By Ryan Cortes
By Chris Joseph
By Kyle Munzenrieder
By Kyle Swenson
By Chris Joseph
By Chris Joseph
By Ryan Cortes
By Allie Conti
The baobab tree's majestic opulence and generous spirit is memorialized in an African folktale that goes like this: A hare's usually peppy step slowed to a limp in the hot sun of the Sahara desert when she came upon a noble baobab. "Leaves, can I share your shade?" Hare asked.
"Yes," the leaves whispered. Underneath the branches Hare scratched her furry back against the trunk, marveling at its size and strength. The baobab then questioned whether Hare would care to see its heart.
"Your heart? Oh yes, could I?" Hare replied.
With a deafening crack, the tree opened and Hare walked inside, where she discovered sacks of precious jewels. "Take what you want," the tree offered. A humble sort, Hare took only one red ruby, thanking the baobab profusely as she left to return home. But Hyena, who'd been watching secretly from a distance, jumped inside the baobab and began stuffing all the jewels he could carry into a large bag while mocking the tree for being fat. Heaving the bag over his shoulder, Hyena was making a hasty exit when the baobab's trunk cracked shut, trapping him inside. From that day on, the Hyena smelled of death. And the baobab never again opened her heart.
For centuries Africans like the Zambezi, Sudanese, and Senegalese have revered the baobab and believed in its generosity. Legend has it that ancestral spirits gather beneath the tree at night to whisper magical secrets while guarding villages. Young boys washed in water that has been steeped in bark from a baobab grow to become strong men. Researchers in California have even confirmed that women with fertility problems are more likely to become pregnant after drinking soup made from the tree's vitamin-rich leaves.
The baobab is also legendary for its size. With a life span of 1000 years, the tree often grows to more than 60 feet high and 30 feet in diameter. Its canopy may spread to 225 feet. A mature tree can hold 4000 gallons of water. In fall and winter months, the bare branches (which spread up and out horizontally like wide-open arms) make the mammoth tree appear almost ghostly. In spring and summer, those arms are covered with star-shape leaves, flower blossoms, and large seedpods covered in fuzz. While the pods are used in some regions of Africa to make rope, fishing nets, and clothes, the leaves, seeds, and blossoms furnish a spinachlike vegetable and medicines to treat fever and kidney disease.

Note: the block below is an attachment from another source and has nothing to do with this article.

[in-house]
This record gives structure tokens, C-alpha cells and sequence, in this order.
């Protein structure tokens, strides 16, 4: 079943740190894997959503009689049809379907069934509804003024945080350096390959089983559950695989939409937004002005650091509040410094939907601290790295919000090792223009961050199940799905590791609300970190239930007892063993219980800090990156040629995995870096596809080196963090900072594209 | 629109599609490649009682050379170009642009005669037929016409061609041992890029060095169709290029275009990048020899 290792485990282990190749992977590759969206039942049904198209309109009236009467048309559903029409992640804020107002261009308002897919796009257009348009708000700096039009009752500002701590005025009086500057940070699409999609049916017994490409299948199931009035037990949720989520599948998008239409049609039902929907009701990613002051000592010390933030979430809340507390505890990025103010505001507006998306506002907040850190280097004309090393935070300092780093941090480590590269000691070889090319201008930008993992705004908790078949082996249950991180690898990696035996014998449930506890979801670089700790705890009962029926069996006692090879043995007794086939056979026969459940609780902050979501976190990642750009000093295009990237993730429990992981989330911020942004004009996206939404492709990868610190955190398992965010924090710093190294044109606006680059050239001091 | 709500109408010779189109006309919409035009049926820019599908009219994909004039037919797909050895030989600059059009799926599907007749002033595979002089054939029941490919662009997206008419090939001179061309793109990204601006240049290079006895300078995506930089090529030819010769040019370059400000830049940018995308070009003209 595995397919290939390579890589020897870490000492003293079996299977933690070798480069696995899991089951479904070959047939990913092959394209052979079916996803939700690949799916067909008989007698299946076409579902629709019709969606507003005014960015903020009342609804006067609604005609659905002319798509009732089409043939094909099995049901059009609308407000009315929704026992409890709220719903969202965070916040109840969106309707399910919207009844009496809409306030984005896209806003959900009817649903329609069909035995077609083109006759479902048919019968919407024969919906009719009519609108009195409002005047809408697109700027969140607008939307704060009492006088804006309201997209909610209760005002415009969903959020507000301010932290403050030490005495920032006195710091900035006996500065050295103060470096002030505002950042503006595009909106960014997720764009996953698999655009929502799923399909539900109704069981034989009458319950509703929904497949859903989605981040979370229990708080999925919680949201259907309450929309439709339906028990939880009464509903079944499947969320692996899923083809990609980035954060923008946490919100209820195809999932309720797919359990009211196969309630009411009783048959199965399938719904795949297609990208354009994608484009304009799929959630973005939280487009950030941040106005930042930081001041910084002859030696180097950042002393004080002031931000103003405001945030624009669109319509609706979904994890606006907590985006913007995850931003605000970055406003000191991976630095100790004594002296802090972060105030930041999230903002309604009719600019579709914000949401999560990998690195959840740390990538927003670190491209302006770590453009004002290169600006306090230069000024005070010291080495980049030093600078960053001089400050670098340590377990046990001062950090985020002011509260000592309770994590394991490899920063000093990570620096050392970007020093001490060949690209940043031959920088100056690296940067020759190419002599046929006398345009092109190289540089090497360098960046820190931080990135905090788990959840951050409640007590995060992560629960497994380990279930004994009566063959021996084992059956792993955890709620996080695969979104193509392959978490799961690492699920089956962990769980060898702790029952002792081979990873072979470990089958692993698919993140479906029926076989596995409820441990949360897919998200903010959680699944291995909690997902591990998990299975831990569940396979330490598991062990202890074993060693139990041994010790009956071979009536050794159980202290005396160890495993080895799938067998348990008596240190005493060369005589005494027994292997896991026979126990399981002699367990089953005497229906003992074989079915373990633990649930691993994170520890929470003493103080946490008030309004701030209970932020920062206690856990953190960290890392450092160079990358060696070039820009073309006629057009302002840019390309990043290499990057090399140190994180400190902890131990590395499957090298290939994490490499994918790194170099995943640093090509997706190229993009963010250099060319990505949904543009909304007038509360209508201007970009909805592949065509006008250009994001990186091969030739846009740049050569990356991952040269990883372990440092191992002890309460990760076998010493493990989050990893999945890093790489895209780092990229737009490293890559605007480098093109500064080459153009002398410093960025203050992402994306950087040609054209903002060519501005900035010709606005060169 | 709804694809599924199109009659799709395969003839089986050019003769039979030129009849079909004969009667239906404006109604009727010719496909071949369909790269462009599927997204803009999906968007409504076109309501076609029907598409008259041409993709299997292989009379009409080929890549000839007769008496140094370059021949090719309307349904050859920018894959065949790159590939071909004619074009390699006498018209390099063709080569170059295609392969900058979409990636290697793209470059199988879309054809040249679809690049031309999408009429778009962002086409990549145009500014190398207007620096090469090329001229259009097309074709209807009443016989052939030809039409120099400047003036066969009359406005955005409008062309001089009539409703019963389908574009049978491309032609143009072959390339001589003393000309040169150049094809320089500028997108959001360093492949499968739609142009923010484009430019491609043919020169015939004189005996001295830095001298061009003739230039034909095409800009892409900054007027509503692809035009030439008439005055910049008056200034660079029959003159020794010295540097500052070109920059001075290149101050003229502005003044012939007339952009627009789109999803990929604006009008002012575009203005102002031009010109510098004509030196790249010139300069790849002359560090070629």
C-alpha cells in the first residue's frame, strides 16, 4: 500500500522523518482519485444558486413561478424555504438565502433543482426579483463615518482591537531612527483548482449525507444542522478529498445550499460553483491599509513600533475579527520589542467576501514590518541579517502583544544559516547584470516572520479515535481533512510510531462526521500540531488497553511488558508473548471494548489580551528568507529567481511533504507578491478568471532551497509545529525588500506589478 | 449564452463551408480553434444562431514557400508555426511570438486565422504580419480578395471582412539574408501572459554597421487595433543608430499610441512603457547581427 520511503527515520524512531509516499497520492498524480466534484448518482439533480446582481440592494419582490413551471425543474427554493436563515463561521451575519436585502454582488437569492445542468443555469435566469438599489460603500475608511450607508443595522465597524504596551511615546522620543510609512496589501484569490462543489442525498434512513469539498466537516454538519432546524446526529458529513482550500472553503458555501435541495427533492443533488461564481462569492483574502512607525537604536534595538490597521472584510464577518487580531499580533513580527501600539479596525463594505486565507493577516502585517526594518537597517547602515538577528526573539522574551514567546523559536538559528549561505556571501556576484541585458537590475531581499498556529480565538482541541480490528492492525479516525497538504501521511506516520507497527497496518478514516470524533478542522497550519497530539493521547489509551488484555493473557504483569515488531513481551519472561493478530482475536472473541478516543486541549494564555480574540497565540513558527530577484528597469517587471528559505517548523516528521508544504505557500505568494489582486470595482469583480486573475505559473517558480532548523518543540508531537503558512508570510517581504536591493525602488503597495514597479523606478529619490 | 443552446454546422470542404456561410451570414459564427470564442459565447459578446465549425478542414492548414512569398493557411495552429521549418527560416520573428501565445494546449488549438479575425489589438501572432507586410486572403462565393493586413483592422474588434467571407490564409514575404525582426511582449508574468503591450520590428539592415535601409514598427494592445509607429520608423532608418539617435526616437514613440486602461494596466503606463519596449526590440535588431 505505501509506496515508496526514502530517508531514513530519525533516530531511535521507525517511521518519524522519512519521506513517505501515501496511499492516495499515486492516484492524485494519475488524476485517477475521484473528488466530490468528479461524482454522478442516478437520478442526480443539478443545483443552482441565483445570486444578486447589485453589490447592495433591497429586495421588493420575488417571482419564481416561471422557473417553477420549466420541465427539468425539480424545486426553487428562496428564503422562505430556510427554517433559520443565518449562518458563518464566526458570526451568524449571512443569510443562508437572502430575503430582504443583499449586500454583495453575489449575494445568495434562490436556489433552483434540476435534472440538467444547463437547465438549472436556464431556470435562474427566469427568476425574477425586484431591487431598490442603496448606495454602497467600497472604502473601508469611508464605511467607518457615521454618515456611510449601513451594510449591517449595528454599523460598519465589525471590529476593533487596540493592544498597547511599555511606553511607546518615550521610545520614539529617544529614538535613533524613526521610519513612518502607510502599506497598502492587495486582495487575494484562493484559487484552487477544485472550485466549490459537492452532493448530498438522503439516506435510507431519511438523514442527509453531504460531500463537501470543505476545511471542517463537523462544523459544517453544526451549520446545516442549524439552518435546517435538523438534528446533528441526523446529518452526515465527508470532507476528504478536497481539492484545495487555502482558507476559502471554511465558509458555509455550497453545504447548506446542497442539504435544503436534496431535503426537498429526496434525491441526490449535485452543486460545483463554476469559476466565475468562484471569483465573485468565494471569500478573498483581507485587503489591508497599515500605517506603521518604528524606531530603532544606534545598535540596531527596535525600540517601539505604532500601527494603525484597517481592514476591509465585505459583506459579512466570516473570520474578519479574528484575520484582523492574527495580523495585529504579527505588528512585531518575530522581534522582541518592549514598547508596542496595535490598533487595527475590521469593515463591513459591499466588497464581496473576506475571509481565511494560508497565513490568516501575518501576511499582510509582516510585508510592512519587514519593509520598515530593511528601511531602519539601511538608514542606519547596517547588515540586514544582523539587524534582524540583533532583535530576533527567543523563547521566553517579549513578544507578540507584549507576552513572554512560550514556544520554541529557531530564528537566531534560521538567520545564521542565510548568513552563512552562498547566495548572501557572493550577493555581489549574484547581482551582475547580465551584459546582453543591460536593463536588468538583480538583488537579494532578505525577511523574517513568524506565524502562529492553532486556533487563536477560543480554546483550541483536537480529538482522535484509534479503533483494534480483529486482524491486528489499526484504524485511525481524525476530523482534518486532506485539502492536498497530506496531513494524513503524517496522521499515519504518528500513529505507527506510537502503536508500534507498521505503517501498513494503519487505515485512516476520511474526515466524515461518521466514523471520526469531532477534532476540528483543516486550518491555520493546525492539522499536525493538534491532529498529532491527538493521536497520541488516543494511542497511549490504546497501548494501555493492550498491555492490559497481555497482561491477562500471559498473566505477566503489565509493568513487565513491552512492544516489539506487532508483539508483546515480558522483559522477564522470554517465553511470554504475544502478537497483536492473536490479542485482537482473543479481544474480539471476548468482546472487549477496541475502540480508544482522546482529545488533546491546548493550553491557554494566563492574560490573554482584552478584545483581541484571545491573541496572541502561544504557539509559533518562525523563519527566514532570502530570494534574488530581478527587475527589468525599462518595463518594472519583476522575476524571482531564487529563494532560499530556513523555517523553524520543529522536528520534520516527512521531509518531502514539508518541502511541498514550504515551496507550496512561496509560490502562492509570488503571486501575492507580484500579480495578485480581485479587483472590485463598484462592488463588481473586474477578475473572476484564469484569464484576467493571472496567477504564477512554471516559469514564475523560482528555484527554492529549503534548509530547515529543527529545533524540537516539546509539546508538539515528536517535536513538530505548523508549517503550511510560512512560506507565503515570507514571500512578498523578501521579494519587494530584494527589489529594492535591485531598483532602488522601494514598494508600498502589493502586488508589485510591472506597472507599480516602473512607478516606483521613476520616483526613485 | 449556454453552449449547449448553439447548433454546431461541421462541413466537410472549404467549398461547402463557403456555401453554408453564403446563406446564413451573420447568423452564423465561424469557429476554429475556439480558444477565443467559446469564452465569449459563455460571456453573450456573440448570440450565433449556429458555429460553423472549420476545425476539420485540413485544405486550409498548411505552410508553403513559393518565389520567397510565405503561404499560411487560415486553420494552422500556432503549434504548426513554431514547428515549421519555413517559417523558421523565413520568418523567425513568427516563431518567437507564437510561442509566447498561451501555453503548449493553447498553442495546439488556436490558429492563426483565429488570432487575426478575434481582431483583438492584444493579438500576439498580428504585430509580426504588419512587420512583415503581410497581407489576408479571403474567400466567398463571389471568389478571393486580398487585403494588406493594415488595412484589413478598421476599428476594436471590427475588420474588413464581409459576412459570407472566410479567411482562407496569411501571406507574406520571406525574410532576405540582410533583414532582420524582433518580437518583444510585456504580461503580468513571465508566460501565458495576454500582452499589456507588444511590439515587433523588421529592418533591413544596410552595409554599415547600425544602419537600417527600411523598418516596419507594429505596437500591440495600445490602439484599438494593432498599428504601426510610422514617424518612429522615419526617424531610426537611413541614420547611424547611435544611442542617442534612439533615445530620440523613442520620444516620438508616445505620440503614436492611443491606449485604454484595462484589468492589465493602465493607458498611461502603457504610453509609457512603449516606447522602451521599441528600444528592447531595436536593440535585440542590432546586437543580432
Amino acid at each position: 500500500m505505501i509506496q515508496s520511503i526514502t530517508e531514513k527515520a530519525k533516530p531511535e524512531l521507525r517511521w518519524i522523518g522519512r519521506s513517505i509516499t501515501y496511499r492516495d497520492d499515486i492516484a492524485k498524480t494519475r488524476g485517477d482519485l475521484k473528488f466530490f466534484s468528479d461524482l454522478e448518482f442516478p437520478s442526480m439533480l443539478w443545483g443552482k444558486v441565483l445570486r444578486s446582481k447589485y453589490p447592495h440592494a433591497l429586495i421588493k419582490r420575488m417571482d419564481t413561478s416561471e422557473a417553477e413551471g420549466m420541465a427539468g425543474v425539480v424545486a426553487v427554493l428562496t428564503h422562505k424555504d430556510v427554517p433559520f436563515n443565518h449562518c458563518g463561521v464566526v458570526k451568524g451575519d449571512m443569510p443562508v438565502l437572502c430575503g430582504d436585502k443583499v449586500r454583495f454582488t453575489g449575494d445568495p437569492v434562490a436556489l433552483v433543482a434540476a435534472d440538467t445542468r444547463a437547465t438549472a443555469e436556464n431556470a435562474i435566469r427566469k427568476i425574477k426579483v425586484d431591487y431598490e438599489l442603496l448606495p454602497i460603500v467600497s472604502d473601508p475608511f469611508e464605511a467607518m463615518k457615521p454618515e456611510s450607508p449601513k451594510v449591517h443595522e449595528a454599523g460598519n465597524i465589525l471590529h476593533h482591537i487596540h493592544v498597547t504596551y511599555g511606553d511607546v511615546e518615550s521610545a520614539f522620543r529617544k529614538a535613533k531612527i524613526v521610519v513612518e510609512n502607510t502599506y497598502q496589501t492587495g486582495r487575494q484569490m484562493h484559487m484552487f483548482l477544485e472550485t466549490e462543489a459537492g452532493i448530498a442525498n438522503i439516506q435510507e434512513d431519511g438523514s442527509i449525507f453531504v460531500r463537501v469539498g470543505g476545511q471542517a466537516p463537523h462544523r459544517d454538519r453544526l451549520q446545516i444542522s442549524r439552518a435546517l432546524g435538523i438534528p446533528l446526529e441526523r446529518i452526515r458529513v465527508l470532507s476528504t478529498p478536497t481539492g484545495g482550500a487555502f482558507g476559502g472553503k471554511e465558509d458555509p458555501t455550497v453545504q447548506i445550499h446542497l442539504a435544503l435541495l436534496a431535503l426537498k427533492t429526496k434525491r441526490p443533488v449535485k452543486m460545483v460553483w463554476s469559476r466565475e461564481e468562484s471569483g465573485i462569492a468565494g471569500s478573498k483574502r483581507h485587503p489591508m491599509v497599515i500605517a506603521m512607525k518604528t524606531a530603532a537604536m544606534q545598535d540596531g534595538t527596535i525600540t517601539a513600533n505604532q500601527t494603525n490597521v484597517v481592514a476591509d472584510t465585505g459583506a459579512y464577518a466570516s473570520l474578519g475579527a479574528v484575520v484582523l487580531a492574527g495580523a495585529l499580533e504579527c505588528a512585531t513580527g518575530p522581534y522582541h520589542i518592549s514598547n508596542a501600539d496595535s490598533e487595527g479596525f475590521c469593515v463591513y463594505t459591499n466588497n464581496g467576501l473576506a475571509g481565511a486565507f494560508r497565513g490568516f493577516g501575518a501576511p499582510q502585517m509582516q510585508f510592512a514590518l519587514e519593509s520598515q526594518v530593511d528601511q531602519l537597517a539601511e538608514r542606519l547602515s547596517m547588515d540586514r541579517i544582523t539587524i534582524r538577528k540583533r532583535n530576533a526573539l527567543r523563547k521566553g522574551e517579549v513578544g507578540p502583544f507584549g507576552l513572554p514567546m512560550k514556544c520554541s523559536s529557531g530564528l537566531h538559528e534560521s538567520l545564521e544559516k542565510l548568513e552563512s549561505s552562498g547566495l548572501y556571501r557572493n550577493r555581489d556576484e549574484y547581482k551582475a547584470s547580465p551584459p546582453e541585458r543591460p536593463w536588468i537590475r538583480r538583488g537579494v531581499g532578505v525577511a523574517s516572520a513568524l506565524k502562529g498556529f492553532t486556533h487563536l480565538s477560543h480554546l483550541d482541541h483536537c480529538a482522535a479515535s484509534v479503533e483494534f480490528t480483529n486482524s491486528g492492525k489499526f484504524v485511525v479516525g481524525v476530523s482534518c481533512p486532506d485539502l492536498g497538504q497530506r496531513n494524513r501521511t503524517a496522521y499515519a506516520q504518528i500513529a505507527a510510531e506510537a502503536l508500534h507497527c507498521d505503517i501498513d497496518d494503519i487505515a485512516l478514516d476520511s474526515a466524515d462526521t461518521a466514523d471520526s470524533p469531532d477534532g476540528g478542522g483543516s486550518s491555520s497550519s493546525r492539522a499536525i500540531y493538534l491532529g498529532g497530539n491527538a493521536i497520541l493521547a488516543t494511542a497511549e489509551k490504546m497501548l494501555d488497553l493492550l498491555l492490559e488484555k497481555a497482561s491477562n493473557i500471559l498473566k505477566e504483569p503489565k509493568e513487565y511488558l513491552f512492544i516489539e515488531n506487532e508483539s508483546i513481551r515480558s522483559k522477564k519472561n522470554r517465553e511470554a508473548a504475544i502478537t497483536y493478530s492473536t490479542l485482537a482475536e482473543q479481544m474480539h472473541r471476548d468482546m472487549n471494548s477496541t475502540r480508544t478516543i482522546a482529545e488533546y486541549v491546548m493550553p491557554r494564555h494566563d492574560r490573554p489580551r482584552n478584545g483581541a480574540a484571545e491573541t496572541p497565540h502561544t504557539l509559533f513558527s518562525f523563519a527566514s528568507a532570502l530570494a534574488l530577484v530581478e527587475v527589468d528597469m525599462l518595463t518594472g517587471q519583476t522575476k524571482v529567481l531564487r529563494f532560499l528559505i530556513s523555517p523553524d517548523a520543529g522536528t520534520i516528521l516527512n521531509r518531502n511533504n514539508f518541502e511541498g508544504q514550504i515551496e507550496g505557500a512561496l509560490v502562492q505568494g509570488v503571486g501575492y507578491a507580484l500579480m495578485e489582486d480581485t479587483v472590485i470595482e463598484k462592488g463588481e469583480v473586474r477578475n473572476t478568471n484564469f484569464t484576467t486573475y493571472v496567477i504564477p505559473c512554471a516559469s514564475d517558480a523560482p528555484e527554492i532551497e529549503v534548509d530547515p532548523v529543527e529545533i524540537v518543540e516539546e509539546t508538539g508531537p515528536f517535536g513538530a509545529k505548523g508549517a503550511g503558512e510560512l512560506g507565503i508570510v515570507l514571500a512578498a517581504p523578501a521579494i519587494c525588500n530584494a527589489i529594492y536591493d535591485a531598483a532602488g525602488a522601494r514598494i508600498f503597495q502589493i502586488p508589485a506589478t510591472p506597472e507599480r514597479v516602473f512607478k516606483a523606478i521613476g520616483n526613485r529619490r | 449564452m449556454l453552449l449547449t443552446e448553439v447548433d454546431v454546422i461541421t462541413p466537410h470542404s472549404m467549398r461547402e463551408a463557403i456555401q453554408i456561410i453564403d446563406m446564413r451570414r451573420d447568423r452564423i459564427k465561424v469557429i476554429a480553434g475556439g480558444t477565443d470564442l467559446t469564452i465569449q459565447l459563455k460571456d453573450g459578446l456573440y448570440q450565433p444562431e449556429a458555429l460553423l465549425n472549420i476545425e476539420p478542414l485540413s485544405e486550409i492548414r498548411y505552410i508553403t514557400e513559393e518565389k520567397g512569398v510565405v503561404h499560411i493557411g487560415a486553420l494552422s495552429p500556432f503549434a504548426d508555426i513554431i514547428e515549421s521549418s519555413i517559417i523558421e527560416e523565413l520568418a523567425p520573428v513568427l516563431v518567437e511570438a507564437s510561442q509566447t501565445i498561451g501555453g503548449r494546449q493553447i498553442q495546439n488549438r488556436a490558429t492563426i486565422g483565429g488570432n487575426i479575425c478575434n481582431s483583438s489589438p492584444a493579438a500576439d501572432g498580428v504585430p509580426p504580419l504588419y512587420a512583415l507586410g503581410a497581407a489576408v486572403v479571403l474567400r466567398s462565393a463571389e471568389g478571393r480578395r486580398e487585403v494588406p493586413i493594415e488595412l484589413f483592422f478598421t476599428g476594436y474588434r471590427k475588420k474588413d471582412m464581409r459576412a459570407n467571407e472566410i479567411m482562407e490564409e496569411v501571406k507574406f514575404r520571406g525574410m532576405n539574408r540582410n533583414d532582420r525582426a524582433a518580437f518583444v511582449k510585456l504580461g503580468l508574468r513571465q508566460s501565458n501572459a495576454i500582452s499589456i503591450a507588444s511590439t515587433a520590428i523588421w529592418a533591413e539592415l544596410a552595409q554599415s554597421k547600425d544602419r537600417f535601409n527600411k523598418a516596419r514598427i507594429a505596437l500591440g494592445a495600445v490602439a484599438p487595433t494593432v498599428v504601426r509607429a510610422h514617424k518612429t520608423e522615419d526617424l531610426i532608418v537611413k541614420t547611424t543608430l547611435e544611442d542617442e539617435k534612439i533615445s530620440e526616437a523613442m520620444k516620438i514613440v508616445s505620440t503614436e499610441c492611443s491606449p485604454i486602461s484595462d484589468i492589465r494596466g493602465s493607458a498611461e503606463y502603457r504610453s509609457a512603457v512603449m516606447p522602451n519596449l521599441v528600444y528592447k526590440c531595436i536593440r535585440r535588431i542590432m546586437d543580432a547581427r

Aside from all the scientific wonders and mystical lore surrounding the baobab, many African-Americans feel a personal connection with the tree. It is a treasured symbol of the motherland that continues to propagate in harsh climatic conditions, the same way our captured ancestors outlasted slavery, giving life to subsequent generations.
I've often imagined traveling to Senegal on Africa's west coast where, a family member once told me, my ancestors wove and sold fabrics at the marketplace. Draped in hand-dyed mudcloth (a burlap-type fabric that's painted with storytelling symbols and sewn together in strips), I would walk barefoot along the same dirt roads they once trod, talking with kinsmen whose English, if they spoke any, would be heavily accented by their French patois. There, in the tortuous heat of the day, I'd sit in the shade of a baobab, Senegal's national tree.
A few weeks ago, my dream of seeing a baobab tree came true. But aside from my wearing a mudcloth poncho, it didn't happen as I had imagined -- or where I imagined. Baobab trees, I was amazed to discover, have been growing in South Florida for almost a century. Aside from a small portion of Southern California, this is the only region in America with a climate warm enough to support baobab trees. But will they be a permanent part of our landscape? It turns out some trees are on shakier ground than others.
As a security guard jotted down my license plate number one balmy November morning, I drove slowly through the gates of a Coconut Grove subdivision where both stately and modest houses were shrouded by lush palms and thick ficus. Situated on a quarter acre overlooking Biscayne Bay, Lester Pancoast's quaint, rustic-looking home was surrounded by more than 150 trees, including three baobabs.
Pancoast, a tall, lanky man dressed in brown pleated slacks and a gold Polo sweater, answered the door with a ready smile. Genteel and reserved, the 70-year-old landscape architect doesn't like to talk about the privilege that comes from being born into one of Miami's wealthy pioneer clans. Instead he says he was lucky enough to grow up in a family that "was very botanically inclined."
Pancoast is a grandson of John Collins, a real-estate mogul who owned practically all of Miami Beach in the early 1900s. (Collins Avenue is named after him.) Collins not only grew more than 100 acres of avocados, he also raised exotic palms. He and other family members often traveled to tropical regions around the globe, bringing back seeds for trees, including baobabs. Today his grandson's bluish eyes sparkle as he waxes horticultural. "I can recall seeing my first baobab trees over at Collins Park and then at the Fairchild [Tropical Garden] when I was just seven," Pancoast recalls. "You never get rid of those impressions; the sheer size of it was incredible."